-- Until everyone is used to this the instructor and other students may need to prompt each other to state their names before speaking.
-- Seating charts and table tent identification cards may also help with this.
Use Microphone Awareness
-- Generally, microphones are always on in a video conferencing classroom.
-- Almost all sounds from each location can be heard in other locations.
-- Sounds that can be heard include whispering, side commenting, eating food or chewing gum, sneezing, pencil tapping, page-turning, paper shuffling and etc.
Reduce environmental noise by closing windows and doors, muting cell phones, turning off computer alert sounds, asking students to practice etiquette discussed previously and be aware of microphone placement to avoid accidentally bumping it or covering it with papers during your class.
When delivering a presentation, sharing images, files or video, remember to allow for a potential 2-3 second transmission delay. This can also occur with audio. Pause after the end of your comments and allow time for students to respond before continuing to the next discussion or visual.
Adjust the lighting in the room as necessary before your class begins. Do not turn the lights down too low as the cameras do best in well-lit areas. Ensure that the wall behind you is darker than your face to avoid too much back-lighting which would create a shadow.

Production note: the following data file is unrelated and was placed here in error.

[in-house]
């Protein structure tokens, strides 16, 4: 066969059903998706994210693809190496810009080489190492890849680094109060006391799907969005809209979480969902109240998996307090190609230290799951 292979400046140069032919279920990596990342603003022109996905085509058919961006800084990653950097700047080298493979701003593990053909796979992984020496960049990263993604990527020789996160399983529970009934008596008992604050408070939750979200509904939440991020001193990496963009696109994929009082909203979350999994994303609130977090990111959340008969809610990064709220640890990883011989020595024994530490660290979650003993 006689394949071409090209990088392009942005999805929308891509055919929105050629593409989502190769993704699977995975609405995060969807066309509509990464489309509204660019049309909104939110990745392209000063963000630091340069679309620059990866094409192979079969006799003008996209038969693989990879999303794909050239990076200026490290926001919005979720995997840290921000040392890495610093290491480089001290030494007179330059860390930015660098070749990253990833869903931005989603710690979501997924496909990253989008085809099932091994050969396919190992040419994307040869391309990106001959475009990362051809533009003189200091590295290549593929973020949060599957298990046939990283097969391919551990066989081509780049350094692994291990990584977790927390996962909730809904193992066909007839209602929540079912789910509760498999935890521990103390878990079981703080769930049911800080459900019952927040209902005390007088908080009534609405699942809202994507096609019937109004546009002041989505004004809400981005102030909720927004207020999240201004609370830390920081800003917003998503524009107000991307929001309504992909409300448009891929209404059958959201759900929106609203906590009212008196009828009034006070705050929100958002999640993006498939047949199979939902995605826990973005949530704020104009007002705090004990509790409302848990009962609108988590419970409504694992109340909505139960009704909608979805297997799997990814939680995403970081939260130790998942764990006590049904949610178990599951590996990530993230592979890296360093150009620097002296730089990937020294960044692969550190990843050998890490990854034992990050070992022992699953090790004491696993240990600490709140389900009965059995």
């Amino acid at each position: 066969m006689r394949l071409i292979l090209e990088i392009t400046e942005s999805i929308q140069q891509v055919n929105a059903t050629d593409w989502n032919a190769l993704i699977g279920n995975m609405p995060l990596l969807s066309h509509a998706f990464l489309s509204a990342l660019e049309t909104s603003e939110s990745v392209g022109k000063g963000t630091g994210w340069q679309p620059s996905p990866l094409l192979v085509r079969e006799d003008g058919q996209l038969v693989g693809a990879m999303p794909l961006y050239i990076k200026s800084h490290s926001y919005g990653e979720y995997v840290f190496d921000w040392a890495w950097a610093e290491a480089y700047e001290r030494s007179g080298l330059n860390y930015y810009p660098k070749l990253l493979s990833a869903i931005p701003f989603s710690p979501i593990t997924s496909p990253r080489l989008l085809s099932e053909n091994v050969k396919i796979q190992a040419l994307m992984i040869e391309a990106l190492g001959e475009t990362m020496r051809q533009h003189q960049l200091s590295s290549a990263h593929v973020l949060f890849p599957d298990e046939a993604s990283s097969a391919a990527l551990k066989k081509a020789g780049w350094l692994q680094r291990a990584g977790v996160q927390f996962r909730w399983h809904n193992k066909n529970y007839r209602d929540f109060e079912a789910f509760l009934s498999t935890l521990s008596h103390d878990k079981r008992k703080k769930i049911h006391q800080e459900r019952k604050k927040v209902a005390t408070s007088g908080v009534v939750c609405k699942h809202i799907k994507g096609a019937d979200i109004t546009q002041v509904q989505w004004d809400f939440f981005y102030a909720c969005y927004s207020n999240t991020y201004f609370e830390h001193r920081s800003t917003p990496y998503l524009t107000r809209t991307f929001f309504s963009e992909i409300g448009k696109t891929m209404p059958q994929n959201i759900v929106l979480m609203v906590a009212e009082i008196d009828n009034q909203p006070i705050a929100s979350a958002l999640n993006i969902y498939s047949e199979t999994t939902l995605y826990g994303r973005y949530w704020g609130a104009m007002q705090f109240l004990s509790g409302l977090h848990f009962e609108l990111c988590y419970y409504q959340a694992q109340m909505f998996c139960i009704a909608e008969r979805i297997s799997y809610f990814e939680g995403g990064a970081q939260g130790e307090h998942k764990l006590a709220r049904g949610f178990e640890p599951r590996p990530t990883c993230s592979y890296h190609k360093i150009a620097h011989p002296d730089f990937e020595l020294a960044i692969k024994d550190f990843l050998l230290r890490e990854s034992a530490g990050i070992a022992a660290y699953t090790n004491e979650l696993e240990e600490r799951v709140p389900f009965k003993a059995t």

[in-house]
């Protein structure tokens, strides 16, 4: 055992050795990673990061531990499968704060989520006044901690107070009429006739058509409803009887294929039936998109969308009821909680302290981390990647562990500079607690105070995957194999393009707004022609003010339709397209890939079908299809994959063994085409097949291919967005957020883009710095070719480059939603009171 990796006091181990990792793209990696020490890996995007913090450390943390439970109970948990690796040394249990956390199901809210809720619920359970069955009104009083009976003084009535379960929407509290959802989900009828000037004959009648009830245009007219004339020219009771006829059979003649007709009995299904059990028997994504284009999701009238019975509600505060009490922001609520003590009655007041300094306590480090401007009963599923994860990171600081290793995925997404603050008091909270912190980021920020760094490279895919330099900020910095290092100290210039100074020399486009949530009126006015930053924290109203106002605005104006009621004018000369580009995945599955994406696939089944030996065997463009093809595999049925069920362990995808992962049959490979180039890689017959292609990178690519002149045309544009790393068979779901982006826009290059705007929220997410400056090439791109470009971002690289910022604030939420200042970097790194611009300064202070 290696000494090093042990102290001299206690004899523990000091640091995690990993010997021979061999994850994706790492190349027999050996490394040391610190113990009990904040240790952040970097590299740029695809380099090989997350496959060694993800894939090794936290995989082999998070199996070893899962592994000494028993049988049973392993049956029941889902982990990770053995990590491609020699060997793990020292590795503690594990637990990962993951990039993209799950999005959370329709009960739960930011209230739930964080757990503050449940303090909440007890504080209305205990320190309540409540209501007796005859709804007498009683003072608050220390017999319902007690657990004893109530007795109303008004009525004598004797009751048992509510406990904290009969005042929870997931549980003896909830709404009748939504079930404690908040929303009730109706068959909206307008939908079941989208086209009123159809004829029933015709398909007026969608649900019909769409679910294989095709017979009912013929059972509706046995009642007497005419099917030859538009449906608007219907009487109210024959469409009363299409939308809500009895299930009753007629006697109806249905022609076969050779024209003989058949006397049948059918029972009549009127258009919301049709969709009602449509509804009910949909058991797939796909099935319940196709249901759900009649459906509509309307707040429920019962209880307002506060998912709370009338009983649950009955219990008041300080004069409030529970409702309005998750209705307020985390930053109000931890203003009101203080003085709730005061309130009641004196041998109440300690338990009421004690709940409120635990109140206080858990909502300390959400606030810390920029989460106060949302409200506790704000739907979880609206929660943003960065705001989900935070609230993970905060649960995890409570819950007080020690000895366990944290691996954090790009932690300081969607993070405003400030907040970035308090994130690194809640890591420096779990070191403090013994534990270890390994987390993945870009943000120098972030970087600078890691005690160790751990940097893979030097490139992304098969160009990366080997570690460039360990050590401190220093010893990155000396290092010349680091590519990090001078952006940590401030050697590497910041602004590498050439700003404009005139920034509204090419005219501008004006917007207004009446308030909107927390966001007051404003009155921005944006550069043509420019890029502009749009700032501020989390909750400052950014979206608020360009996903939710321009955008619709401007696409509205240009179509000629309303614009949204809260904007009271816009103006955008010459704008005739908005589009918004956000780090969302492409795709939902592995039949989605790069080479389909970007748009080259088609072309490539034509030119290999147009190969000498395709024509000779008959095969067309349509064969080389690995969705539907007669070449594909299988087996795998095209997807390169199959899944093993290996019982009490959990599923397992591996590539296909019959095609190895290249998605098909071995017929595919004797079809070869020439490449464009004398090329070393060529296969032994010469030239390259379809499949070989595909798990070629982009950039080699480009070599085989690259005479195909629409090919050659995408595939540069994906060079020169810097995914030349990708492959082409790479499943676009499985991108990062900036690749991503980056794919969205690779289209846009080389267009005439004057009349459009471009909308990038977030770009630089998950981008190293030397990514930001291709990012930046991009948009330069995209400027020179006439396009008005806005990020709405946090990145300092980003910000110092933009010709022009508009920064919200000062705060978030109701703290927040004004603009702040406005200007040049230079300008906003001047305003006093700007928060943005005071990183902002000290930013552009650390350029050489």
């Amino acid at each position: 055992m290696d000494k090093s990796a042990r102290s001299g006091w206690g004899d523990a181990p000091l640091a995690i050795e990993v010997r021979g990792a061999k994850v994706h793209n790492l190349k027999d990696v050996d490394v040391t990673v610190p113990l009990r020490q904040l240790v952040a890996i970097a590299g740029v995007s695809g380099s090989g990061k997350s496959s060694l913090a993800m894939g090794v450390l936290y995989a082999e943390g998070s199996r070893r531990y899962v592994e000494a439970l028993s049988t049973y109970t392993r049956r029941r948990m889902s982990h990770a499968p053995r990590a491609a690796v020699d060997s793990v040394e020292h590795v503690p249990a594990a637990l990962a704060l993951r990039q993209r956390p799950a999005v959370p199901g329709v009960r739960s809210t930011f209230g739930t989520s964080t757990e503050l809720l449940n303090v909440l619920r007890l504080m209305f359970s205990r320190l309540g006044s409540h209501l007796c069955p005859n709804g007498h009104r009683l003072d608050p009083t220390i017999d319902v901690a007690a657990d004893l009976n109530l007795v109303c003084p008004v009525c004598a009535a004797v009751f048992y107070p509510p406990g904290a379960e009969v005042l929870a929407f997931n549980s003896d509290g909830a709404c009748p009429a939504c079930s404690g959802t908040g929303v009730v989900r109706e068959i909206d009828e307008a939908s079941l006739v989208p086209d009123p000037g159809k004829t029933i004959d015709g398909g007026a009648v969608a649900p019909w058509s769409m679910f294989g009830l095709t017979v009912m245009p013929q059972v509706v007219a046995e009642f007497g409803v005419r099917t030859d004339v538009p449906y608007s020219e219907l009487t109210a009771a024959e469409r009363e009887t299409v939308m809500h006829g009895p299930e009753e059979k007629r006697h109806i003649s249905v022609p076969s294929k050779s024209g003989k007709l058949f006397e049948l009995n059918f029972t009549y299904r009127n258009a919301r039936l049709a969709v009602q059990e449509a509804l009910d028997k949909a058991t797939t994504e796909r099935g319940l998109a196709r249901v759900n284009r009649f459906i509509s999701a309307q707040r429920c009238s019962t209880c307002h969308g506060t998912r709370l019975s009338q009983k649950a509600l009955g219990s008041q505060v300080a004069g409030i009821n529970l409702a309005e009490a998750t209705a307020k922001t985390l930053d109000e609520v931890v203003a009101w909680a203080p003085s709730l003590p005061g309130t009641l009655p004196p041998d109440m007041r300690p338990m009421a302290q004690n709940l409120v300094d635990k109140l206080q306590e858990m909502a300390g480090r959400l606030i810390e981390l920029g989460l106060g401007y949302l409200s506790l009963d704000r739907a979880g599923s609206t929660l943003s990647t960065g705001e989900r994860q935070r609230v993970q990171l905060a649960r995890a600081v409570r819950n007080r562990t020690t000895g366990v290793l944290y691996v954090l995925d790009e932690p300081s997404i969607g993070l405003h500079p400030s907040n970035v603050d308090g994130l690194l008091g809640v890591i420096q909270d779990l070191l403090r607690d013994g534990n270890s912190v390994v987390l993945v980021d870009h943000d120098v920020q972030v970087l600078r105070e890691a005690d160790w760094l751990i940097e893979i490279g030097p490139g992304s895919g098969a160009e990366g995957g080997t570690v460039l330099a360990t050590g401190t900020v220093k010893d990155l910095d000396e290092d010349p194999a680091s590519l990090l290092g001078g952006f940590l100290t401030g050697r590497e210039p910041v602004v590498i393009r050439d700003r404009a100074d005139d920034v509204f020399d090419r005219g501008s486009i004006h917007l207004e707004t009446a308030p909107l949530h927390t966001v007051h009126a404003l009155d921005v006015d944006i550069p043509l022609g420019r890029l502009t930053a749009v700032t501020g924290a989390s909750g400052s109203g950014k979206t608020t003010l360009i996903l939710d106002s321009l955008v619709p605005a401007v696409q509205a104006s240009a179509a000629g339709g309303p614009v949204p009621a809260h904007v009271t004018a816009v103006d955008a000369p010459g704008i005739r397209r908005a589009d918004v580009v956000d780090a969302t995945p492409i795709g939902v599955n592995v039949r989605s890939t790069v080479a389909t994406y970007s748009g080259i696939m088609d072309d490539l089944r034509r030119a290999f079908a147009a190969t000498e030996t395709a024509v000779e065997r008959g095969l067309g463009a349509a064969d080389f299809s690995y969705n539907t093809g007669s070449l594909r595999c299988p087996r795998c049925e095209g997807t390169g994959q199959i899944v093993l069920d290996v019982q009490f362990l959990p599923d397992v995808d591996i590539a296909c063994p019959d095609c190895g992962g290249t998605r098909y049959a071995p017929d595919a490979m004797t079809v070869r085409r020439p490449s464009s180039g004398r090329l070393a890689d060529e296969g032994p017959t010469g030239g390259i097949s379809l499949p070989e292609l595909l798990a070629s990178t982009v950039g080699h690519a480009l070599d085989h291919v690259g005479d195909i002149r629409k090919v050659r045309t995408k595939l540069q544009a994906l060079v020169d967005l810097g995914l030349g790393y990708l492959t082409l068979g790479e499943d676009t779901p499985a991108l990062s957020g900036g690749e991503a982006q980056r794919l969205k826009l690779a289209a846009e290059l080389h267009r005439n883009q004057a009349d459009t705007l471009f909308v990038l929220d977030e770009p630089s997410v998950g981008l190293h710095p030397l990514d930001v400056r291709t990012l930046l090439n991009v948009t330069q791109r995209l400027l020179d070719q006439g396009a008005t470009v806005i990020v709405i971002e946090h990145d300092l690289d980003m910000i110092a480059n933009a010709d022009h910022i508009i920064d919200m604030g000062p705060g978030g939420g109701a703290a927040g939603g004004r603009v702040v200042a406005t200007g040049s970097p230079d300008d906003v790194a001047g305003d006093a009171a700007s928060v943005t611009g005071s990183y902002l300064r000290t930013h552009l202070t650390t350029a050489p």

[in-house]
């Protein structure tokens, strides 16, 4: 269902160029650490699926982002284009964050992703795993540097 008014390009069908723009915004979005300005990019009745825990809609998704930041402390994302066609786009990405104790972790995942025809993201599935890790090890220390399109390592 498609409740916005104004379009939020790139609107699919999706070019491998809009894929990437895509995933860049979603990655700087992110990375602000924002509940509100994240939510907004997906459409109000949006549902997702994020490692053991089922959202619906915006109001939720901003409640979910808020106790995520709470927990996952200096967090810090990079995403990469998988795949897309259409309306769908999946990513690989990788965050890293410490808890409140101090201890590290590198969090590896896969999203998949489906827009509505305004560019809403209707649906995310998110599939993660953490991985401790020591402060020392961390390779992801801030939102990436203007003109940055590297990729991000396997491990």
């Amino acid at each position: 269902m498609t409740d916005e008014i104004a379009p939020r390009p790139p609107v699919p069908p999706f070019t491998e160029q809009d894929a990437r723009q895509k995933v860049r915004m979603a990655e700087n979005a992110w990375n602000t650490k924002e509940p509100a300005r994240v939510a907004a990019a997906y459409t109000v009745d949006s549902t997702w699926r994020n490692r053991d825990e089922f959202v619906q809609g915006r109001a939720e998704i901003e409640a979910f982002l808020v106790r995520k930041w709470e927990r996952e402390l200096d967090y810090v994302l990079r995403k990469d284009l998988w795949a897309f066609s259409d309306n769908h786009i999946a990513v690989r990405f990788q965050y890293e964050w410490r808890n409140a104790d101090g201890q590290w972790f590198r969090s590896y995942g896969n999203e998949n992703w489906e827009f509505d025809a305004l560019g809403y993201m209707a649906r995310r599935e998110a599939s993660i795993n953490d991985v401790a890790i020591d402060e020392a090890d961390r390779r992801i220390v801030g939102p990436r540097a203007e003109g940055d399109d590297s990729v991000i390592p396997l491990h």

Adjust the room cameras. Adjust the instructor camera so that you fill the screen well and send a pleasing visual of yourself to your students at the remote site. Zoom in enough that they can see you as you are speaking to them and see your facial expressions. To see what you will look like to your students turn on the picture in picture (PIP) control within your video conferencing software.
Routinely check with students for coherence, and the remote student’s ability to see and hear everyone and everything from the sending site.
Are there certain expectations I should discuss with my students regarding etiquette in an online course?
There are guidelines for etiquette in video conference courses that may be a bit different than normal face-to-face courses. You should state these in your course syllabus and discuss them with students at class meetings. You may have to remind them of these as they may be new to them.
CITR has developed a list of guidelines that you can use and adapt for use in your own video conference courses. You can find this list at https://docs.google.com/document/d/1pYAPs1vEnNeCeUgHOtOGwASrF0I5fAvp0YBn9hL32qA/edit?usp=sharing.
What types of activities can be used in a video conference course to prevent students at field sites from disengaging from a lesson?
CITR has compiled a list of sample activities such as small group projects, case studies, and etc. that lend themselves to teaching in environments such as video conference courses. You can find a list of these activities at https://docs.google.com/document/d/1m5Nzvc8lIfJUdvfnfMOBwM0A76bq1hGD0GvN3HkCfjU/edit?usp=sharing/.